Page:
for saving gasoline with conservation ease shortages and appears to have own rationing plan within 90 days.
targets set for each state. He said states support in Congress. Moffett said his plan isn't in final
that failed to meet the goals using DINGELL, CHAIRMAN of the House form and that he and a half dozen other
programs of their own would have no energy and power subcommittee, also
choice but to accept the one-day-per- said the proposal would not draw the See NEW, Page 20
a '~ r
A-plant panel cancels trial
MIDDLETOWN, Pa. (AP)-The
presidential commission investigating
the Three Mile Island nuclear reactor
accident abruptly canceled its hearings
yesterday, and its chairman said mem-
bers might resign if they couldn't hear
testimony under oath or subpoena wit-
Bst hours after the commission
balked at "roadblocks" stemming from
a dispute between the Senate Judiciary
Committee and the Justice Department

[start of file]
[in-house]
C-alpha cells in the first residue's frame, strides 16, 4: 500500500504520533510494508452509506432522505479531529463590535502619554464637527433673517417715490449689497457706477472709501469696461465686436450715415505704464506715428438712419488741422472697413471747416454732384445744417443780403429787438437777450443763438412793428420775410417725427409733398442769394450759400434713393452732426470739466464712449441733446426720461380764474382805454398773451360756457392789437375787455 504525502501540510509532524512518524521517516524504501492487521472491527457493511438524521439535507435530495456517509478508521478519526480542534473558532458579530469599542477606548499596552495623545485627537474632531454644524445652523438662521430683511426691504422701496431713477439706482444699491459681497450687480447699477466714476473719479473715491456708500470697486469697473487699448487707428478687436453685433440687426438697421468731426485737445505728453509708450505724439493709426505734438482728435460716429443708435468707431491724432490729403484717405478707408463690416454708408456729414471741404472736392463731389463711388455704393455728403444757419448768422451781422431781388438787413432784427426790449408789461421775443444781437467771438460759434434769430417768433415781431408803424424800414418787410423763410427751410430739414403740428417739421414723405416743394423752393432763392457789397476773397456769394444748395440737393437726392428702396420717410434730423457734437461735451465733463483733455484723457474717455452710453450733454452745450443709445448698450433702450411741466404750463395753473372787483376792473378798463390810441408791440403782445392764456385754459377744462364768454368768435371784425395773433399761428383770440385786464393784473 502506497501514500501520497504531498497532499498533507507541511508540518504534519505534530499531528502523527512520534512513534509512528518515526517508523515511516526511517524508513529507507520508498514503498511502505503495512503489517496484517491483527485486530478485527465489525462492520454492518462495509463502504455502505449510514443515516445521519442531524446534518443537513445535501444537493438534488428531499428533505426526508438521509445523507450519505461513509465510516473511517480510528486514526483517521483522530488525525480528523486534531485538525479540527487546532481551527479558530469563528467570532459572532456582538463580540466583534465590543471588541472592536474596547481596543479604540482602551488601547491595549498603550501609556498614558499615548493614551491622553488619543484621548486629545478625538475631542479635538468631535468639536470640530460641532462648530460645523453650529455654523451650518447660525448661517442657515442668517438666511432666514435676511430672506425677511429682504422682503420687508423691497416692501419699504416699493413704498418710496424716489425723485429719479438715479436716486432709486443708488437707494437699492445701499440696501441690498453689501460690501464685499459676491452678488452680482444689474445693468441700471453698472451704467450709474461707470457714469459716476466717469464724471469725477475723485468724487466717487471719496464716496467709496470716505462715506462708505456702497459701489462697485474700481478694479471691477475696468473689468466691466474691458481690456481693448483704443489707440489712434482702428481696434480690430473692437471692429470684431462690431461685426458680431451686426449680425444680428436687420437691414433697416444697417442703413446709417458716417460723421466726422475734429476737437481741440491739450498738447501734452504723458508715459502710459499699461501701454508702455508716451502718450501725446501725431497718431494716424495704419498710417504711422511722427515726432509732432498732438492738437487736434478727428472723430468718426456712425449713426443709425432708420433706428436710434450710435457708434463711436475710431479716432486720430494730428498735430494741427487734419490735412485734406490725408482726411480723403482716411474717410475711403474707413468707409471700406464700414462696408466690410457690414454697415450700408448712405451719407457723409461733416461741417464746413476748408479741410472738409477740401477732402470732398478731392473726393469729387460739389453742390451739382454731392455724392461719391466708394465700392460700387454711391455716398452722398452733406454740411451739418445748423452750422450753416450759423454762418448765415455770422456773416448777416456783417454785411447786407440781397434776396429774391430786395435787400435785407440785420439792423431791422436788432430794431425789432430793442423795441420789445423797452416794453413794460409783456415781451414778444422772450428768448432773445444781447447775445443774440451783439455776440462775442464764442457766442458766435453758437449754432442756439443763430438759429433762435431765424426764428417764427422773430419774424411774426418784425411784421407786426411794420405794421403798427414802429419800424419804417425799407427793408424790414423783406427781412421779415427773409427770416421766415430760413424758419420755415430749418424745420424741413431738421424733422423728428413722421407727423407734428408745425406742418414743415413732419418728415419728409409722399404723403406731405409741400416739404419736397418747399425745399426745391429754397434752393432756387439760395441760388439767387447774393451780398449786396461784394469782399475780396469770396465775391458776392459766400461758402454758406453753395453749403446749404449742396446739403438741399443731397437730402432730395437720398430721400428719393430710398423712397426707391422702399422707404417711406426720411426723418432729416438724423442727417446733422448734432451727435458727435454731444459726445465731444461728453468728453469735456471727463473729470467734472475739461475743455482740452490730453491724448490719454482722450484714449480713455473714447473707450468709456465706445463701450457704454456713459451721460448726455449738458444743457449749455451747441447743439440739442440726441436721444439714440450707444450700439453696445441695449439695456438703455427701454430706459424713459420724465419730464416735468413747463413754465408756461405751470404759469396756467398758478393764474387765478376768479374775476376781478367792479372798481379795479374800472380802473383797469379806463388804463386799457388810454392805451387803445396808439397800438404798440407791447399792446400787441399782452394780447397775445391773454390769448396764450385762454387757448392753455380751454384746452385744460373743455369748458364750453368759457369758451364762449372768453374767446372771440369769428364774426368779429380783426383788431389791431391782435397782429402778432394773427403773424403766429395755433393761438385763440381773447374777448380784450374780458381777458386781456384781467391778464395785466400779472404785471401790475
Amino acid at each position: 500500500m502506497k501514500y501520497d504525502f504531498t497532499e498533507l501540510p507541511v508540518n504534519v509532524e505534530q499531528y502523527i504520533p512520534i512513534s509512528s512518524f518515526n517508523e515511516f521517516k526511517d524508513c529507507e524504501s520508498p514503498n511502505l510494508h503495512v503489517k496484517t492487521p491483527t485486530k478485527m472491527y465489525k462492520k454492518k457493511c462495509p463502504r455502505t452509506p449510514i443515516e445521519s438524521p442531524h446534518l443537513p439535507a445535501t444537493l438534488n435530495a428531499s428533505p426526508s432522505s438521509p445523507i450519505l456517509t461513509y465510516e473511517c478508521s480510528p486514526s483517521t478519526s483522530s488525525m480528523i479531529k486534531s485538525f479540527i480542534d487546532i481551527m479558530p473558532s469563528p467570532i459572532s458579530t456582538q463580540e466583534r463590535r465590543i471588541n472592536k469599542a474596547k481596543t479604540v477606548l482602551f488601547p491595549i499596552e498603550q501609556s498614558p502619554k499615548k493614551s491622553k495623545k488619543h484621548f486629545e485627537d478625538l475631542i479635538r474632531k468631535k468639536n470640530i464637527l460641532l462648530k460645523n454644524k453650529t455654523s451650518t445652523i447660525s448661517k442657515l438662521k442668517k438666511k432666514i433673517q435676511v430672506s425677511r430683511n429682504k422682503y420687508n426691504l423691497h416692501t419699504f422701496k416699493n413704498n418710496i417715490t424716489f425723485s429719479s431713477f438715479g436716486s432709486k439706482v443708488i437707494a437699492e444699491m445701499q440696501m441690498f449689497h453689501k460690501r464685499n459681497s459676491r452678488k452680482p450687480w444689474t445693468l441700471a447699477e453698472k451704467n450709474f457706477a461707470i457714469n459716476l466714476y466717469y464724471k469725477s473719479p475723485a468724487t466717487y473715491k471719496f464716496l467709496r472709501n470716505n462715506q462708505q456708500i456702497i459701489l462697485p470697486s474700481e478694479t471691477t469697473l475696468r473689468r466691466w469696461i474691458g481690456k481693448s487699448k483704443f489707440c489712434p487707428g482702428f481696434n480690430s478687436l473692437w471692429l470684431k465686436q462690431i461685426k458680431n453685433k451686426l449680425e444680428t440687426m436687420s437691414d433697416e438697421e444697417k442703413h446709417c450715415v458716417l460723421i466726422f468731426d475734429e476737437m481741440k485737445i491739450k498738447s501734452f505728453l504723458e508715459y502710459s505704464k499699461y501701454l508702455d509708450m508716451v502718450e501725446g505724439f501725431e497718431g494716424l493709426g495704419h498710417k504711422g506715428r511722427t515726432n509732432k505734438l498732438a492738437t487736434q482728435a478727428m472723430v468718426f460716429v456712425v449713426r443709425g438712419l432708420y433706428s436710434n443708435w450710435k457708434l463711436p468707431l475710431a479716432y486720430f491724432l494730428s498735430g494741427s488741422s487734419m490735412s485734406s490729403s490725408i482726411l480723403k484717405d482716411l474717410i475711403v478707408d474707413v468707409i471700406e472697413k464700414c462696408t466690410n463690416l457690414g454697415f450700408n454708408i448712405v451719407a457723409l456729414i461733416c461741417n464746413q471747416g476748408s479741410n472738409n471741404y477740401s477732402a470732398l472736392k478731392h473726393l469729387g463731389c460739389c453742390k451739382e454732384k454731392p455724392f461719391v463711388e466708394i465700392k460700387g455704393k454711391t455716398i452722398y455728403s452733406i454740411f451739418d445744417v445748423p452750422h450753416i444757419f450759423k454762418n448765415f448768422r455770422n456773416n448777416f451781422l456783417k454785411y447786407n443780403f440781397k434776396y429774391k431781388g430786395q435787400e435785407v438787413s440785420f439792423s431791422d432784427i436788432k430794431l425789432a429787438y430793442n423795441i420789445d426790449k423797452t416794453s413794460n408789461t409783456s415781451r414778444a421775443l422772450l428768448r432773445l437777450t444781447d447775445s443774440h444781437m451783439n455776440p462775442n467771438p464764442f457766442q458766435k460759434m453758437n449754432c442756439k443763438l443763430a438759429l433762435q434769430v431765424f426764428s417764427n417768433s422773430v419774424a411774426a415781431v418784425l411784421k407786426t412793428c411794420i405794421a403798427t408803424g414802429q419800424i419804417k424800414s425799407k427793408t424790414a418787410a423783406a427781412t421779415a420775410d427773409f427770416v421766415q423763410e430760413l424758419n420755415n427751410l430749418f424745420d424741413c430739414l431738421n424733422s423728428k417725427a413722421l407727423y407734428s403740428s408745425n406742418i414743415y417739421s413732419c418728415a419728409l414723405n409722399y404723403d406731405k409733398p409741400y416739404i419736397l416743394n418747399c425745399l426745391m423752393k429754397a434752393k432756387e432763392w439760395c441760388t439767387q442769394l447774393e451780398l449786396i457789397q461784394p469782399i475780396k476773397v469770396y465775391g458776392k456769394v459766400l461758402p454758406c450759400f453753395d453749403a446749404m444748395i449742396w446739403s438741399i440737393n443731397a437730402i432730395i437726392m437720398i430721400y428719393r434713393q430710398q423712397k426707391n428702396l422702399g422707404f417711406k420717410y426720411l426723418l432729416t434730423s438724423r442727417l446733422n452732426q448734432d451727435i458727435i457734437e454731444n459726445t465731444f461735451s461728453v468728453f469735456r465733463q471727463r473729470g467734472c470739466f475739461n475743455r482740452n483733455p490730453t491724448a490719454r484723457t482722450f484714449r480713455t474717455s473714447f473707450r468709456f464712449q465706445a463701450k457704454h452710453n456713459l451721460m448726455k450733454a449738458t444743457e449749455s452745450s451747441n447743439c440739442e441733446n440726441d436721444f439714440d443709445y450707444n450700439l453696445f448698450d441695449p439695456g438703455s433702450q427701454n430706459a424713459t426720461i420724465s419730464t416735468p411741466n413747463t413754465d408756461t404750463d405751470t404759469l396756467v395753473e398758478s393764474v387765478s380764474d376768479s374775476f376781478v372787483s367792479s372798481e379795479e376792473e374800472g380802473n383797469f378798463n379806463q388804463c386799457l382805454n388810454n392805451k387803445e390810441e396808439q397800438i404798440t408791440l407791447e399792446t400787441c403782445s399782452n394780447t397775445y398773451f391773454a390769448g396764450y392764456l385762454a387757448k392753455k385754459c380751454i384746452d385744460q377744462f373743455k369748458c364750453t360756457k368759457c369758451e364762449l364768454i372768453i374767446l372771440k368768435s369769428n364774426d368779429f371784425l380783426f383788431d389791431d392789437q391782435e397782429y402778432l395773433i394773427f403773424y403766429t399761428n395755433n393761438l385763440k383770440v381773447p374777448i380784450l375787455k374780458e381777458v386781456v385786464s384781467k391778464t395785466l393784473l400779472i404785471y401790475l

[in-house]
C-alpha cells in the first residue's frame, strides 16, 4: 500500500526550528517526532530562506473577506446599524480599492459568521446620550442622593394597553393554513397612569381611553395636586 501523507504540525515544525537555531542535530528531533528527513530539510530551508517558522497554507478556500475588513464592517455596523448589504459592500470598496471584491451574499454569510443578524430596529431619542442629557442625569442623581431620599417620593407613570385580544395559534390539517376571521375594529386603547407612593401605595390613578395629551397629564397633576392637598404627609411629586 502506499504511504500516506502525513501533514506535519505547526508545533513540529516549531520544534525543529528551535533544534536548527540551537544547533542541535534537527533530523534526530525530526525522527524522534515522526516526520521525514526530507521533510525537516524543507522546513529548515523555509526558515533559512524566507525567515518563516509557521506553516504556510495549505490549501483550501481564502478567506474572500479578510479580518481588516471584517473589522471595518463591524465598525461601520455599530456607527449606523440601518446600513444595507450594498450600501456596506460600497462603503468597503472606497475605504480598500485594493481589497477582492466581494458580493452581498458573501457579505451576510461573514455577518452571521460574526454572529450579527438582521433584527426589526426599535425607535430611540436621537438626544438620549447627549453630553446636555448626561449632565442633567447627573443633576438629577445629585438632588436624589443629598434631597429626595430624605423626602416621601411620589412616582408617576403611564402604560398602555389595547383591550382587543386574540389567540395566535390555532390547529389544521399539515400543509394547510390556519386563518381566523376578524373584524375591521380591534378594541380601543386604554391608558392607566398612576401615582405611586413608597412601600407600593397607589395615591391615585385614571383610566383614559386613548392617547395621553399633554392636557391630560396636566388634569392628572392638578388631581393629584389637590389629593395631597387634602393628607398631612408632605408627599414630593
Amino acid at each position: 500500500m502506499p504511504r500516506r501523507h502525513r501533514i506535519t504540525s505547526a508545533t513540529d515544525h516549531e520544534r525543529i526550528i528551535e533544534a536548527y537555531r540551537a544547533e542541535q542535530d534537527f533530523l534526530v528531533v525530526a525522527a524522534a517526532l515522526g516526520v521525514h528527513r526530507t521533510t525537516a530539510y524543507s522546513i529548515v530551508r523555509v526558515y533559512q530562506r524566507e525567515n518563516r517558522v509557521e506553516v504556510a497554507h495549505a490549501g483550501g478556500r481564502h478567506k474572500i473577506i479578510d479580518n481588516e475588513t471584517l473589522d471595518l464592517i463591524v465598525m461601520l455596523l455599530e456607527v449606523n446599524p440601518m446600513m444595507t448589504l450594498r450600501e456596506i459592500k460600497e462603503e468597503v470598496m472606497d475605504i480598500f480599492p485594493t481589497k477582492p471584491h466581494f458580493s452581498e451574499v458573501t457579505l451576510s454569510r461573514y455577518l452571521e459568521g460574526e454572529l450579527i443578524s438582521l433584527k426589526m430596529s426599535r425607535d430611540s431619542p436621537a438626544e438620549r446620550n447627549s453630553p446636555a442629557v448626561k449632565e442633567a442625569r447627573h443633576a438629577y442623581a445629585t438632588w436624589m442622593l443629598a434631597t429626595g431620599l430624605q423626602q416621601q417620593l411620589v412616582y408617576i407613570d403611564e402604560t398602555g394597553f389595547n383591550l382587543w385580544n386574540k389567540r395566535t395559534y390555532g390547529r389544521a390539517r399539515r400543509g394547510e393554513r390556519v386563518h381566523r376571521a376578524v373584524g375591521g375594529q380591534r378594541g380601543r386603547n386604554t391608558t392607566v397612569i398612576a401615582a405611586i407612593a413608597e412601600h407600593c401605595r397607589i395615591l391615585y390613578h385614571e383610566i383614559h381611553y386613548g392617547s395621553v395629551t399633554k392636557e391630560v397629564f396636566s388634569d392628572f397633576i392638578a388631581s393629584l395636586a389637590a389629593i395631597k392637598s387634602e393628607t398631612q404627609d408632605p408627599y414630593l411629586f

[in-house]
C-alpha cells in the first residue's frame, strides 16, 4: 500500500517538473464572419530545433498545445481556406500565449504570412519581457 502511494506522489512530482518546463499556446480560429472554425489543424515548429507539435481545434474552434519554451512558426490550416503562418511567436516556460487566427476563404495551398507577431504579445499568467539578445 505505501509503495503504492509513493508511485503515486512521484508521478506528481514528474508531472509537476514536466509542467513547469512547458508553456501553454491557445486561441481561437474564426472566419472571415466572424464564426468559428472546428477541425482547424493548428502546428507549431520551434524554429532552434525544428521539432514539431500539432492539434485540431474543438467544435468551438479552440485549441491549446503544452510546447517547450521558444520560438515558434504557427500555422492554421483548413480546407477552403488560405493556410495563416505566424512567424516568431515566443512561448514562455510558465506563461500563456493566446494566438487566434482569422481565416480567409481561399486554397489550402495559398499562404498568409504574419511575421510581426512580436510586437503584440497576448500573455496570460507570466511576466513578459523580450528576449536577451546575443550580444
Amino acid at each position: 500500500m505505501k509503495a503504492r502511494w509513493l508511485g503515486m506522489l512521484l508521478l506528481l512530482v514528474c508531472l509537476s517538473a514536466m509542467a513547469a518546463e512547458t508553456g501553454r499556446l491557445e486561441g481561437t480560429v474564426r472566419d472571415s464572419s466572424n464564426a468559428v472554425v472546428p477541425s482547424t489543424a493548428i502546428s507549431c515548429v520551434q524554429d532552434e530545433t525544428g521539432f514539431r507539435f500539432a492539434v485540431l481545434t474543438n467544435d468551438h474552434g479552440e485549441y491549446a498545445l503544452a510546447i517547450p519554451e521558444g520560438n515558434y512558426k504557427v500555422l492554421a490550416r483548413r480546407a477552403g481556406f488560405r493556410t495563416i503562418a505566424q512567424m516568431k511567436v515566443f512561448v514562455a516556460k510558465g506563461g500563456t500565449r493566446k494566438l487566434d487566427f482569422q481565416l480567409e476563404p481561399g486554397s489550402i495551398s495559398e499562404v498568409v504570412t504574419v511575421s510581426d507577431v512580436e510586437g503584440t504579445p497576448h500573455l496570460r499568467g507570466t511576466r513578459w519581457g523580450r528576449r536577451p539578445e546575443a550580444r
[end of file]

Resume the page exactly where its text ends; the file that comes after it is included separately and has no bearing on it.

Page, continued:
the Senate unanimously approved a
resolution giving the commission what
THE SENATE ACTION came on a
voice vote without debate. It still
requires approval in the House, which
does not meet again until Monday.
The 12-member panel, which
President Carter appointed last month
to look into America's worst commer-
cial reactor accident, refused to hear
from state officials or utility executives
until Congress acts to give it those
"The fundamental issue is the com-
mission's need to hear testimony under
oath," chairman John Kemeny,
president of Dartmouth College, said
before the Senate action.
"IT IS INCONCEIVABLE to me that
we would not have this power by the end
of next week. If the powers are not
given for an extended period, I would
expect the entire commission will have
to resign because we won't be able to do
our work," he told reporters.
Gov. Dick Thornburgh was to appear
before the blue ribbon panel yesterday,
with utility executives and plant
operatives due today.
But before anyone could be heard, the
commission canceled the hearings.
THE PANEL DID take its scheduled
tour of the crippled power plant. Wisps
of steam can still be seen emerging
from the massive cooling towers, as
engineers allow a natural convection
flow of water cool the reactor, whose
core is still 310 degrees at its hottest